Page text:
Your reproductive organs are comprised of a vagina, a cervix, a uterus, fallopian tubes and ovaries. All of these organs work together to help you menstruate, conceive and carry a baby to term.
The uterus, located in a woman's abdomen, is a hollow, elastic reproductive organ, where a baby develops during pregnancy.
This tube like structure is the passage which connects your internal reproductive organs with your external genitalia. It ends at the cervix which is the mouth of the uterus. During intercourse the semen is deposited in the vagina.
This part of your reproductive organs is situated between the vagina and uterus. The cervix is the opening that sperm must pass through in order to reach an egg. The cervix helps to store the sperms and release them periodically so as to make sperms available around the time of ovulation. Cervical mucus may also help sperm transport.
The uterus or womb is a muscular organ where the fertilized egg or embryo attaches itself and develops. It is about the size and shape of a pear, and is lined with a rich and nourishing lining called the endometrium
The fallopian tubes extend off the upper sides of the uterus and lead up to the ovaries. They have 20 to 25 finger-like structures on their ends that hover just above the ovaries and work to collect the mature egg when it is released. It is in the fallopian tubes that fertilization of the egg will take place.
Women usually have two ovaries, one on each side of the uterus. Ovaries are the storing house for your eggs or oocytes. The eggs are contained in structures called the follicles. Women are born with their full quota of eggs i.e. more than 3 million. Their number falls to 450,000 by puberty. In the entire reproductive lifespan only around 400 eggs are used. Every month, one of these egg follicles will mature and release an egg which is picked up by the fallopian tubes. The ovaries are also responsible for producing estrogen and progesterone, which are vital for proper reproductive function.
The Menstrual Cycle and Conception
Each month during the reproductive years i.e. from puberty to menopause, the woman goes through a menstrual cycle, which on an average is a 28-day cycle. In one cycle usually only a single egg or ovum matures inside a follicle. Halfway through the cycle, the egg is released from the follicle in a process called ovulation. Once an egg has been released from the ovaries, it will begin to travel down the fallopian tubes towards the uterus. As it advances towards the uterus, it begins to attract and guide any sperm that may have been ejaculated into the female reproductive system during sex.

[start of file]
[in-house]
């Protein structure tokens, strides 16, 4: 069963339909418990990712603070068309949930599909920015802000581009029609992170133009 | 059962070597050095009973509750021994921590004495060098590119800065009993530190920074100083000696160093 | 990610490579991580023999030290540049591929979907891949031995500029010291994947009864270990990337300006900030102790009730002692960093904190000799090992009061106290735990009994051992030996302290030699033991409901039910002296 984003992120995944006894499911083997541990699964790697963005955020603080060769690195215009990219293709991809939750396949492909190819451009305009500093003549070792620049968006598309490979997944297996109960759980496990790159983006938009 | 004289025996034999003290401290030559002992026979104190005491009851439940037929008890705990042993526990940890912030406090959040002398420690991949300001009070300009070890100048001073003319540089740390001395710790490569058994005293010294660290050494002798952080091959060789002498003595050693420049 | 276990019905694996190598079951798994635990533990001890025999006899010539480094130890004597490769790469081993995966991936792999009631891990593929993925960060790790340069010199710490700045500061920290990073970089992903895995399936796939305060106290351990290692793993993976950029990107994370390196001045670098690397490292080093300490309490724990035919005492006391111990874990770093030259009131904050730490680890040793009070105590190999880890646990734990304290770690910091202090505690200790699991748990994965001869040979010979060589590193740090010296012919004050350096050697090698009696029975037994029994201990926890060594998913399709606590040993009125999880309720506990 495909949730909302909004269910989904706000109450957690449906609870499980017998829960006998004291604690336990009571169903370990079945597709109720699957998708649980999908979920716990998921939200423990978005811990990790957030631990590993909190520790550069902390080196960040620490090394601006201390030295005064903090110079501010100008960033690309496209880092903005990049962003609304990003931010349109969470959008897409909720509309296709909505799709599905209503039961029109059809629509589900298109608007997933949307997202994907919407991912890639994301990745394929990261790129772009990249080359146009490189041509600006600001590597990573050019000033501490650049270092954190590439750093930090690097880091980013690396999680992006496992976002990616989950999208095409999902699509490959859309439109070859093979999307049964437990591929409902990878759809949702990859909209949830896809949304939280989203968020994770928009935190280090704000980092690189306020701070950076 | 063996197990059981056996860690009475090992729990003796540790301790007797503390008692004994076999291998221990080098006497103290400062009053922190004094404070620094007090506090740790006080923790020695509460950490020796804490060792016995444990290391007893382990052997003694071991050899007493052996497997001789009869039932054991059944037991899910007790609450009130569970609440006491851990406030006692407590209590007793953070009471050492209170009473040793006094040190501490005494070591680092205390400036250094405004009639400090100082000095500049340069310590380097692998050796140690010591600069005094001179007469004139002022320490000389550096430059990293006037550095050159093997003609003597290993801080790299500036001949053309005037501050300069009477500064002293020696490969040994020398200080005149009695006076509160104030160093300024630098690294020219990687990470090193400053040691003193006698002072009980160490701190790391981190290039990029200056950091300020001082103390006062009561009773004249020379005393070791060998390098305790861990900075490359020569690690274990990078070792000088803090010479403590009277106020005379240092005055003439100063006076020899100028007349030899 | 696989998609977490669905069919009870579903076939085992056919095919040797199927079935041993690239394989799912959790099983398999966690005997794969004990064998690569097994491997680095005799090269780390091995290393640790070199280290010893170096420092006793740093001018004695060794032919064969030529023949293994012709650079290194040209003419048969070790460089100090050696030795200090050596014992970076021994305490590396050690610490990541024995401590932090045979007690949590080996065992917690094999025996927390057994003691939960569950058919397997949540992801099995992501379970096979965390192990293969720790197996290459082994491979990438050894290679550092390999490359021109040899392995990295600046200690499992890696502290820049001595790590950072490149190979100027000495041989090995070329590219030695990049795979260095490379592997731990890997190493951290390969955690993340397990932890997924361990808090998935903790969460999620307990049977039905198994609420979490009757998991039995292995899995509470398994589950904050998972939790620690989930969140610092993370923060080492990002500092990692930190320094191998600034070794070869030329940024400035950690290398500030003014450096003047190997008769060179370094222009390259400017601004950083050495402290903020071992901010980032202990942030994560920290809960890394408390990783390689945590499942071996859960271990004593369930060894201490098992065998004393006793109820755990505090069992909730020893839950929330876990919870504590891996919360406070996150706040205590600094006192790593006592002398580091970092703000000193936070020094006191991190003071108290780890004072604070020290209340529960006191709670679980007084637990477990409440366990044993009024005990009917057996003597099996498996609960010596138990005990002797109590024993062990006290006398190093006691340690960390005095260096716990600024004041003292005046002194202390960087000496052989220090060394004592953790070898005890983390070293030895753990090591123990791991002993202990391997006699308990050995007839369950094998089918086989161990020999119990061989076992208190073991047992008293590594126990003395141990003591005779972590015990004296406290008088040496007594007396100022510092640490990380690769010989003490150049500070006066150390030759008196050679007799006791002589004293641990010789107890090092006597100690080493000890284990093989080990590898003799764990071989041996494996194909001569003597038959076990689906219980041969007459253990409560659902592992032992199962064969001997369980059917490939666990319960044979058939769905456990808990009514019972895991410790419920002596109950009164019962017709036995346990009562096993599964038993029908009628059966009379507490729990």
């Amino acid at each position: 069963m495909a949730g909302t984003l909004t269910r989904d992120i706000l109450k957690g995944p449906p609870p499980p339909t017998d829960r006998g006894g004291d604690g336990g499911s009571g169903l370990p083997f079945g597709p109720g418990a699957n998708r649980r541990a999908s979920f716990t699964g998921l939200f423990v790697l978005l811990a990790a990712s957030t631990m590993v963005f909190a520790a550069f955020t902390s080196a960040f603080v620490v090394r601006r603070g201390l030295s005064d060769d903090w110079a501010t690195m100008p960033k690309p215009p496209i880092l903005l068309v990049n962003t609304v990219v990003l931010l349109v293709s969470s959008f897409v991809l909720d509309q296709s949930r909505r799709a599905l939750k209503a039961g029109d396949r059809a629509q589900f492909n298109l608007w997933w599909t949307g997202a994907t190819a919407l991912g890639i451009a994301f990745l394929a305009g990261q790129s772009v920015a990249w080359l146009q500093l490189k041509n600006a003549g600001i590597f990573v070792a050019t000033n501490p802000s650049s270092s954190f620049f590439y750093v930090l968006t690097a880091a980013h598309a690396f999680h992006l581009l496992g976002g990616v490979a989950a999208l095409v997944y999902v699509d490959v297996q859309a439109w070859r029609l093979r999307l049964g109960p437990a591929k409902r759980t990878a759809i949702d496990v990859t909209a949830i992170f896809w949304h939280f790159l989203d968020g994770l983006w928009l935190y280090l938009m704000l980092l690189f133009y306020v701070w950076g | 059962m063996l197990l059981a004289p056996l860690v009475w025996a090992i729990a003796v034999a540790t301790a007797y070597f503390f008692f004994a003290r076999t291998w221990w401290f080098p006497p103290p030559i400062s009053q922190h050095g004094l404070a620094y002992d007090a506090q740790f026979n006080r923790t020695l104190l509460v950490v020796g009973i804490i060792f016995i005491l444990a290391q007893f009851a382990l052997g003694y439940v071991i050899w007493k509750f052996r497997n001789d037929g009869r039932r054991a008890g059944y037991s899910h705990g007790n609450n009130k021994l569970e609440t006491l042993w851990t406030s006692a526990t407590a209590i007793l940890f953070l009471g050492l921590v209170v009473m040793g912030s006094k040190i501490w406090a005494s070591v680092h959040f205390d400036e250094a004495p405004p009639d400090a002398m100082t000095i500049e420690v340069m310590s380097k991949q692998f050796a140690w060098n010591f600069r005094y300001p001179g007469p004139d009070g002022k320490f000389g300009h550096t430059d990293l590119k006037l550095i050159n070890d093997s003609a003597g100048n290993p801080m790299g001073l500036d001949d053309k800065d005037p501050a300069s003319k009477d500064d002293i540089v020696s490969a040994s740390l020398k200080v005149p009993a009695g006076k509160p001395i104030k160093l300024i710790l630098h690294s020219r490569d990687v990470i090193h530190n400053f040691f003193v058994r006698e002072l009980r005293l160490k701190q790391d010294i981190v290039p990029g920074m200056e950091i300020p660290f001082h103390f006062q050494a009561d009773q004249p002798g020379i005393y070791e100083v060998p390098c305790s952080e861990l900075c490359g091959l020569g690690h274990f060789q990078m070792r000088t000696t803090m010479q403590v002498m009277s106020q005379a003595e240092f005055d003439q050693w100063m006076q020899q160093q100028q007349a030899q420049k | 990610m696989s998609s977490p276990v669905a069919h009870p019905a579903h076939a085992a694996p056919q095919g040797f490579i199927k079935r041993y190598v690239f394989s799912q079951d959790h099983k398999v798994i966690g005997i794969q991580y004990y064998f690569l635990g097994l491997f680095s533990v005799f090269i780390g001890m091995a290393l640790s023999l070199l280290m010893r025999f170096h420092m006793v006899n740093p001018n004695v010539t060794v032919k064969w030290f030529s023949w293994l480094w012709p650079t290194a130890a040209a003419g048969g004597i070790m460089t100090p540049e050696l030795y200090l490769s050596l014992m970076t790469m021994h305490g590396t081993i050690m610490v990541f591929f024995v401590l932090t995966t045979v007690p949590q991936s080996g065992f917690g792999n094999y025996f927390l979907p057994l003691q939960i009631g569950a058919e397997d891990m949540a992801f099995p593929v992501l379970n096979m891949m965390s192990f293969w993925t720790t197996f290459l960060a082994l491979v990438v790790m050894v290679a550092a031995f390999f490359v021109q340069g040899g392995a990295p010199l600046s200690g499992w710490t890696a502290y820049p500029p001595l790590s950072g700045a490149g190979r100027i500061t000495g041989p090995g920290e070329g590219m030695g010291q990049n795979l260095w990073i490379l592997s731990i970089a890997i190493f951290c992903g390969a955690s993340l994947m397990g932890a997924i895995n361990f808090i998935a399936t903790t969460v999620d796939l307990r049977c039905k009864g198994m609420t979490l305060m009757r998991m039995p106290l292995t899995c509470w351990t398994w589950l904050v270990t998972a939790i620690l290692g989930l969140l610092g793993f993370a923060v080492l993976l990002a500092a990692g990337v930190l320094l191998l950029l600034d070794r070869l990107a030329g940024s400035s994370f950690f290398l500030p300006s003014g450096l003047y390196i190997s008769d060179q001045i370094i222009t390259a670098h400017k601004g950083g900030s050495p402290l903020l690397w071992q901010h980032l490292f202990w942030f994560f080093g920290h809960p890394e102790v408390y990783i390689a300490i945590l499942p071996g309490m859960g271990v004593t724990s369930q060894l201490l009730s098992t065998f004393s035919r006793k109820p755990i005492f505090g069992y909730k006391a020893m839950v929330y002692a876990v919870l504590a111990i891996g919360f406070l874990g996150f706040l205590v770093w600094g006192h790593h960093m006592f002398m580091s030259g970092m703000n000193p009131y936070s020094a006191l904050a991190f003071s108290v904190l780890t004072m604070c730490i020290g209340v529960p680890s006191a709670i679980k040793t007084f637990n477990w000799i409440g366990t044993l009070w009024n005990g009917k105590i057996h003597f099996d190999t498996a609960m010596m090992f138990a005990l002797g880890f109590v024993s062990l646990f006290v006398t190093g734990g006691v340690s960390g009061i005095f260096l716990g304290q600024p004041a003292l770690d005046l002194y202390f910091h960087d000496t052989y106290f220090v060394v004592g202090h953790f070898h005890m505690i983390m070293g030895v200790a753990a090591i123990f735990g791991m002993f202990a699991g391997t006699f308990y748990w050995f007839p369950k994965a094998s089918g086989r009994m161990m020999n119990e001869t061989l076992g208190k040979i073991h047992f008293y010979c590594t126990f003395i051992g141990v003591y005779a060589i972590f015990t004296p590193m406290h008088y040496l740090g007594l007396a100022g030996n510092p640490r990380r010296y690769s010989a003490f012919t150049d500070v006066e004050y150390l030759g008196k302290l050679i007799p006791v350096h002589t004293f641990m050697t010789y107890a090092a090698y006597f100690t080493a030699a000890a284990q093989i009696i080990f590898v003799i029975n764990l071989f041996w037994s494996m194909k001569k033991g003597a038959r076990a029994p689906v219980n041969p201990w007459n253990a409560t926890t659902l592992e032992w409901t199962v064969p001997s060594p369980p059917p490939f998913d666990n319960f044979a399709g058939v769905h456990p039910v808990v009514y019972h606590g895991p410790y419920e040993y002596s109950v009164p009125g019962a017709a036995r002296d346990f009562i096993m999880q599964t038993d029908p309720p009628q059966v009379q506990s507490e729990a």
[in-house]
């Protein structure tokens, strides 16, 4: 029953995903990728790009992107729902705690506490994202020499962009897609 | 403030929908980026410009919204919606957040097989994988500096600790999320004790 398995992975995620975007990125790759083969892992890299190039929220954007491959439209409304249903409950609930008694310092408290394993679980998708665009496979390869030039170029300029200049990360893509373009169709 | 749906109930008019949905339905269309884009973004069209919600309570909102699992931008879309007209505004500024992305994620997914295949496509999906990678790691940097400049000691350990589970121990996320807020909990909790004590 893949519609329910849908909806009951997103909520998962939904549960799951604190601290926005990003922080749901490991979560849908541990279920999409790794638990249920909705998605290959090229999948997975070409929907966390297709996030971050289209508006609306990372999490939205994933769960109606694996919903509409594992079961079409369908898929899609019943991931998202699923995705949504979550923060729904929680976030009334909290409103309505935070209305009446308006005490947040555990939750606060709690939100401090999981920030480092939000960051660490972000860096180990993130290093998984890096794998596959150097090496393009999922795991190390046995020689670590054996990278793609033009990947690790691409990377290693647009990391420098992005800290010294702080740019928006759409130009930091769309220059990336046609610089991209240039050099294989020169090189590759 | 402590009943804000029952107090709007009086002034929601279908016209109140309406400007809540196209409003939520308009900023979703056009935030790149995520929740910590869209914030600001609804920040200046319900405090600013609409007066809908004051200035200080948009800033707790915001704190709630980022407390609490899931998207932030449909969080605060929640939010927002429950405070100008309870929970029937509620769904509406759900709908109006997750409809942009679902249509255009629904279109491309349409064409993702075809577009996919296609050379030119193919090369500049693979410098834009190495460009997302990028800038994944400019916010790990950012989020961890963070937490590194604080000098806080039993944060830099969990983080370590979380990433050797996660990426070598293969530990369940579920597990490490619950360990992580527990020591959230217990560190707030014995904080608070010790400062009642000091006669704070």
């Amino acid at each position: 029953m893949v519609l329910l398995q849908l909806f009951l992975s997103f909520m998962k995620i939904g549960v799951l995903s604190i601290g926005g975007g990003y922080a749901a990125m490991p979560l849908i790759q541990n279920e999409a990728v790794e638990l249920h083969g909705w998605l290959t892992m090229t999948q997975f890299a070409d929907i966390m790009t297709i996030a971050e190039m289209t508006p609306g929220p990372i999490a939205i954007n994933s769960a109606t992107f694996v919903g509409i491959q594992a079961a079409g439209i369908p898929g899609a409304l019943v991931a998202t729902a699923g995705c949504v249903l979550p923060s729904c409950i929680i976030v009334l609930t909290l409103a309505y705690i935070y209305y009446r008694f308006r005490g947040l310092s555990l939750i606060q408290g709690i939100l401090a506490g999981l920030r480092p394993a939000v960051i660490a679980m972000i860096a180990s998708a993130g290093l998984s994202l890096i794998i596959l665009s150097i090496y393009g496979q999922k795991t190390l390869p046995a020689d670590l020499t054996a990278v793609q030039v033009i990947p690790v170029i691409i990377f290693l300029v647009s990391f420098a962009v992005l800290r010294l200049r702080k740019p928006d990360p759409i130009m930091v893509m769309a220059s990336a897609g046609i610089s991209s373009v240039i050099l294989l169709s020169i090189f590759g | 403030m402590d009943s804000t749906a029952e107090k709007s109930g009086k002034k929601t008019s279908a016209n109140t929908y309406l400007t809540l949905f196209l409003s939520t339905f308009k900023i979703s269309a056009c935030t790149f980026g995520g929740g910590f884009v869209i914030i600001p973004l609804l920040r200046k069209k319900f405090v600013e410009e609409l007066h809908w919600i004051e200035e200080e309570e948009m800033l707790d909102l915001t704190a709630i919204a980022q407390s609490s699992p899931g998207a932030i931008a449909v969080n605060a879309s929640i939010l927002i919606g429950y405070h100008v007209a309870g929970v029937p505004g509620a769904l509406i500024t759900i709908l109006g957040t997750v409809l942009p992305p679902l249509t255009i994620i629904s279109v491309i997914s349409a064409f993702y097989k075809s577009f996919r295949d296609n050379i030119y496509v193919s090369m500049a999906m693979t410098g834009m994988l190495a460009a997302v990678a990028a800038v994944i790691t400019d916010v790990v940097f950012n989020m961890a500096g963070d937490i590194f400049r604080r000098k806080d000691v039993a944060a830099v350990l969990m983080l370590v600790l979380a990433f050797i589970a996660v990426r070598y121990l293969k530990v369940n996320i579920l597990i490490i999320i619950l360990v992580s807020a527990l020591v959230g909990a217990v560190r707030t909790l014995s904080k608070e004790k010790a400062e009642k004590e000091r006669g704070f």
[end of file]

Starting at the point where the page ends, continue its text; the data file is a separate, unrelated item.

Although a man releases millions of sperm when he ejaculates during orgasm, only a few hundred will be able to make it all the way from the cervix up into the uterus and then into the correct fallopian tube. Just one sperm will then be able to make its way through your eggs tough coating to fertilize the egg. The fertilized egg will then continue traveling down the fallopian tube to the uterus. Once in the uterus, the egg will implant itself into the endometrial lining and officially become an embryo. Your body will also probably start letting you know that it is pregnant now.
The sequence of events is controlled by monthly changes in the levels of the hormones FSH & LH secreted by the pituitary gland and the hypothalamus.
If fertilization does not occur the endometrial lining breaks down and is expelled outside the body as the menstrual flow or menses, which lasts for 3-4 days on an average.
Trying to Conceive
A woman is fertile only for a few days during each menstrual cycle. If you are trying to conceive, it is a good idea to chart and monitor changes (you can speak to one of the doctors regarding home monitoring your time of ovulation ) in your body every month. This will help you identify just when ovulation is taking place. You are most likely to become pregnant if you have sex at or near the time of ovulation. Once ovulation has occurred, there is only about a 24-hour window in which the egg can be fertilized. However, while an egg has a very limited lifespan, sperm can remain viable inside a woman anywhere from three to five days. Therefore, a woman is thought to be most fertile from several days before to one day after she has ovulated.